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TED2007

Laurie Garrett: Lessons from the 1918 flu

February 2, 2007

In 2007, as the world worried about a possible avian flu epidemic, Laurie Garrett, author of "The Coming Plague," gave this powerful talk to a small TED University audience. Her insights from past pandemics are suddenly more relevant than ever.

Laurie Garrett - Science journalist
Pulitzer winner Laurie Garrett studies global health and disease prevention. Her books include "The Coming Plague" and "Betrayal of Trust," about the crisis in global public health. Full bio

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Double-click the English subtitles below to play the video.
So the first question is, why do we need to
00:12
even worry about a pandemic threat?
00:14
What is it that we're concerned about?
00:17
When I say "we," I'm at the Council on Foreign Relations.
00:19
We're concerned in the national security community,
00:22
and of course in the biology community and the public health community.
00:24
While globalization has increased travel,
00:27
it's made it necessary that everybody be everywhere,
00:29
all the time, all over the world.
00:32
And that means that your microbial hitchhikers are moving with you.
00:34
So a plague outbreak in Surat, India
00:37
becomes not an obscure event, but a globalized event --
00:39
a globalized concern that has changed the risk equation.
00:42
Katrina showed us
00:45
that we cannot completely depend on government
00:47
to have readiness in hand, to be capable of handling things.
00:49
Indeed, an outbreak would be multiple Katrinas at once.
00:52
Our big concern at the moment is a virus called H5N1 flu --
00:56
some of you call it bird flu --
00:59
which first emerged in southern China, in the mid-1990s,
01:01
but we didn't know about it until 1997.
01:04
At the end of last Christmas only 13 countries had seen H5N1.
01:07
But we're now up to 55 countries in the world,
01:11
have had this virus emerge,
01:13
in either birds, or people or both.
01:15
In the bird outbreaks we now can see
01:18
that pretty much the whole world has seen this virus
01:20
except the Americas.
01:23
And I'll get into why we've so far been spared in a moment.
01:25
In domestic birds, especially chickens,
01:29
it's 100 percent lethal.
01:31
It's one of the most lethal things we've seen
01:33
in circulation in the world
01:35
in any recent centuries.
01:37
And we've dealt with it by killing off lots and lots and lots of chickens,
01:39
and unfortunately often not reimbursing the peasant farmers
01:42
with the result that there's cover-up.
01:45
It's also carried on migration patterns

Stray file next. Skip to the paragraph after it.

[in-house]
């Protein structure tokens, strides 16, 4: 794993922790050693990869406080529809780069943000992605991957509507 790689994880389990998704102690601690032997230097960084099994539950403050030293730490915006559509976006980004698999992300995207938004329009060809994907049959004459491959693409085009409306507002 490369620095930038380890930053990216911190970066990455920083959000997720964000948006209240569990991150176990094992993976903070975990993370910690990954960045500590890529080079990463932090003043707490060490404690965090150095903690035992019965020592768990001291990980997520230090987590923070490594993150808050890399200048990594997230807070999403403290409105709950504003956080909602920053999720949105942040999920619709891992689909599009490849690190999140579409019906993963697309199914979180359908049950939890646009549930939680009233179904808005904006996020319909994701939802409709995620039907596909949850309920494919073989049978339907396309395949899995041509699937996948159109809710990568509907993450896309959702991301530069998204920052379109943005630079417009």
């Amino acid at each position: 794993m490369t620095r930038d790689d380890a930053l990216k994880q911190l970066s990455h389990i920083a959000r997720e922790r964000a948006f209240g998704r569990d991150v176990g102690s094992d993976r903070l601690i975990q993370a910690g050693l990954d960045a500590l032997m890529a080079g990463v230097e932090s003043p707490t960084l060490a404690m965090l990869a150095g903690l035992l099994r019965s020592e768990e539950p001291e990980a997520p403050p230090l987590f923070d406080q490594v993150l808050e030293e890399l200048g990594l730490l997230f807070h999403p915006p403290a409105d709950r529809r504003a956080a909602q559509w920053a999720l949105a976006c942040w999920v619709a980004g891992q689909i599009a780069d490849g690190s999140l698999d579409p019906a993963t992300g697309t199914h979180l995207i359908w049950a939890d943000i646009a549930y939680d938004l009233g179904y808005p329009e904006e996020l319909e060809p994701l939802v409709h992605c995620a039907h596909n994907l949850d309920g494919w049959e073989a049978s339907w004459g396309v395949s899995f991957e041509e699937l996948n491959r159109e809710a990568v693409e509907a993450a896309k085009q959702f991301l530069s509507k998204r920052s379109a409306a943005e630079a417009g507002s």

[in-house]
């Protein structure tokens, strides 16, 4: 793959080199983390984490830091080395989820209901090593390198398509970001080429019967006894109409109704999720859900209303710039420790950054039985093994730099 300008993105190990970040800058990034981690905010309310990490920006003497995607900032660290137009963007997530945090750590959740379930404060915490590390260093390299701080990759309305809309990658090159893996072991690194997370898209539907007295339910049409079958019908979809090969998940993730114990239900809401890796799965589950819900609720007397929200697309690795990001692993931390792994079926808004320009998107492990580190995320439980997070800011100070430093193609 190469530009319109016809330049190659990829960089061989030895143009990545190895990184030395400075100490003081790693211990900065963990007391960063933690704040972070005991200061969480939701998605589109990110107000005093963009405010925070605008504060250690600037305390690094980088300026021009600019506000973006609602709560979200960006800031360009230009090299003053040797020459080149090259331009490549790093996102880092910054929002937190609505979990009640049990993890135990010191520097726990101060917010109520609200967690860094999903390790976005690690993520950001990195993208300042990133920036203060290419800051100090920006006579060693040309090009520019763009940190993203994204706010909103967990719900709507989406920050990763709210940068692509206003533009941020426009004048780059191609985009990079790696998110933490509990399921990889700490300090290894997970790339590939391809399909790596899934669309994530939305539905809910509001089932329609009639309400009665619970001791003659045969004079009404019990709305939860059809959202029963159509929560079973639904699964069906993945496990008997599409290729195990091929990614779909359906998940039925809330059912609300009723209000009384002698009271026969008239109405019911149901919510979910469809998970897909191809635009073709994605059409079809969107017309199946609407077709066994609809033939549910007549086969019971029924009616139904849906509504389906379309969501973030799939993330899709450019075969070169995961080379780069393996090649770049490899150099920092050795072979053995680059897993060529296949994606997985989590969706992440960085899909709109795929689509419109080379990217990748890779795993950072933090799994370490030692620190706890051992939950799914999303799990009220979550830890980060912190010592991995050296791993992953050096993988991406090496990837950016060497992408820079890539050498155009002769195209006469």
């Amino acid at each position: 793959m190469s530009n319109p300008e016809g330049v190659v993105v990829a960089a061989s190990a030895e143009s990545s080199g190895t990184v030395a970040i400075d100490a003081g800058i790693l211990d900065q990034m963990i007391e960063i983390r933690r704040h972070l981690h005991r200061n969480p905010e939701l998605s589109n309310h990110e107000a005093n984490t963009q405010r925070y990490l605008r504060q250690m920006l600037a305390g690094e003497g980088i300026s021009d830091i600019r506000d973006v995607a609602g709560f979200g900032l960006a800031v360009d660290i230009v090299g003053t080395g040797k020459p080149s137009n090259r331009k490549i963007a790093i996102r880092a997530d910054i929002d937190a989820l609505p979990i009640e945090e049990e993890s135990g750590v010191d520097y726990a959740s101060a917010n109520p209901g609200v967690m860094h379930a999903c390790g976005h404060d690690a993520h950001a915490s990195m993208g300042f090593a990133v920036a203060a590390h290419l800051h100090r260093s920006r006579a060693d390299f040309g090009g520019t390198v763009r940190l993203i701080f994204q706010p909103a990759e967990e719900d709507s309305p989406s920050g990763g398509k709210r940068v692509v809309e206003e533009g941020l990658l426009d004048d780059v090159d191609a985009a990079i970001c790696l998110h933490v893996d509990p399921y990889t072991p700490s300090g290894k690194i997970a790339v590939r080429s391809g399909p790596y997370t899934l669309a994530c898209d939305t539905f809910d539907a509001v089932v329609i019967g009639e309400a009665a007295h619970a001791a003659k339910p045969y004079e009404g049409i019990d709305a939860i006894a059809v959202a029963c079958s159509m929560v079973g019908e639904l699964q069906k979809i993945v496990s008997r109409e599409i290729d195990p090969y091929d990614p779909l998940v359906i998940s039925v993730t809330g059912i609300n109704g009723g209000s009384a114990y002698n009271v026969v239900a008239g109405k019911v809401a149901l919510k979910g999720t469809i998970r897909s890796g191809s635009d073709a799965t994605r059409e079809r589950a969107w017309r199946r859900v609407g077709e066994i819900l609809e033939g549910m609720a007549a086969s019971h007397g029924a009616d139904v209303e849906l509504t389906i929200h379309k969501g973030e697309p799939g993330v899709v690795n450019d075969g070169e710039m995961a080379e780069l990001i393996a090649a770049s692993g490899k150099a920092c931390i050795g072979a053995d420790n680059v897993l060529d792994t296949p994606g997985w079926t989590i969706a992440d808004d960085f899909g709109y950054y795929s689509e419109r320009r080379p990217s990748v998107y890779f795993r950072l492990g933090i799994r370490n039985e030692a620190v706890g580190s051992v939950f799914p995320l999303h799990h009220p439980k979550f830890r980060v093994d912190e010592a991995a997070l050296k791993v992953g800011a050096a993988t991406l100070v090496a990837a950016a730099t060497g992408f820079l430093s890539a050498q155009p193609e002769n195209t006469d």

01:47
of wild migratory aquatic birds.
01:49
There has been this centralized event
01:52
in a place called Lake Chenghai, China.
01:54
Two years ago the migrating birds
01:56
had a multiple event
01:58
where thousands died because of a mutation occurring
02:00
in the virus,
02:02
which made the species range broaden dramatically.
02:04
So that birds going to Siberia, to Europe, and to Africa
02:07
carried the virus, which had not previously been possible.
02:10
We're now seeing outbreaks in human populations --
02:13
so far, fortunately, small events,
02:17
tiny outbreaks, occasional clusters.
02:20
The virus has mutated dramatically in the last two years
02:23
to form two distinct families, if you will,
02:26
of the H5N1 viral tree
02:29
with branches in them,
02:31
and with different attributes that are worrying.
02:33
So what's concerning us? Well, first of all,
02:35
at no time in history have we succeeded in making
02:37
in a timely fashion, a specific vaccine
02:40
for more than 260 million people.
02:42
It's not going to do us very much good in a global pandemic.
02:45
You've heard about the vaccine we're stockpiling.
02:48
But nobody believes it will actually be particularly effective
02:51
if we have a real outbreak.
02:53
So one thought is:
02:55
after 9/11, when the airports closed,
02:57
our flu season was delayed by two weeks.
02:59
So the thought is, hey, maybe what we should do is just
03:01
immediately -- we hear there is H5N1 spreading from human to human,
03:03
the virus has mutated to be a human-to-human transmitter --
03:07
let's shut down the airports.
03:09
However, huge supercomputer analyses,
03:11
done of the likely effectiveness of this,
03:15
show that it won't buy us much time at all.
03:17
And of course it will be hugely disruptive in preparation plans.
03:19
For example, all masks are made in China.
03:23
How do you get them mobilized around the world
03:26
if you've shut all the airports down?
03:28
How do you get the vaccines moved around the world
03:30
and the drugs moved, and whatever may or not be available that would work.
03:32
So it turns out that shutting down the airports is counterproductive.
03:35
We're worried because this virus, unlike any other flu
03:39
we've ever studied, can be transmitted by eating raw meat
03:42
of the infected animals.
03:46
We've seen transmission to wild cats and domestic cats,
03:48
and now also domestic pet dogs.
03:51